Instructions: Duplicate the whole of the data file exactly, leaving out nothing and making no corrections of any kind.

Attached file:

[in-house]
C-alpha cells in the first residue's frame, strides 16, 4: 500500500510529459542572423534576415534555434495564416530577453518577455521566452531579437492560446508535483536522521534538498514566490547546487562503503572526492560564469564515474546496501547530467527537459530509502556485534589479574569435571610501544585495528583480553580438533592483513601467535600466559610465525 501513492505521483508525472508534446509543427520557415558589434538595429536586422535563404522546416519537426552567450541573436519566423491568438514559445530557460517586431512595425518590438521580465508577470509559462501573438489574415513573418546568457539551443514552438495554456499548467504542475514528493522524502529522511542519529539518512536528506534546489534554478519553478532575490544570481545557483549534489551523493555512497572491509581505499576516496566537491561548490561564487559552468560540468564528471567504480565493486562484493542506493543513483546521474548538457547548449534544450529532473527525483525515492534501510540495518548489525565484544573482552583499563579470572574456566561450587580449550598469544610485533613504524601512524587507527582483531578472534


[in-house]
C-alpha cells in the first residue's frame, strides 16, 4: 500500500510529459542572423534576415534555434495564416530577453518577455521566452531579437492560446508535483536522521534538498514566490547546487562503503572526492560564469564515474546496501547530467527537459530509502556485534589479574569435571610501544585495528583480553580438533592483513601467535600466559610465525 501513492505521483508525472508534446509543427520557415558589434538595429536586422535563404522546416519537426552567450541573436519566423491568438514559445530557460517586431512595425518590438521580465508577470509559462501573438489574415513573418546568457539551443514552438495554456499548467504542475514528493522524502529522511542519529539518512536528506534546489534554478519553478532575490544570481545557483549534489551523493555512497572491509581505499576516496566537491561548490561564487559552468560540468564528471567504480565493486562484493542506493543513483546521474548538457547548449534544450529532473527525483525515492534501510540495518548489525565484544573482552583499563579470572574456566561450587580449550598469544610485533613504524601512524587507527582483531578472534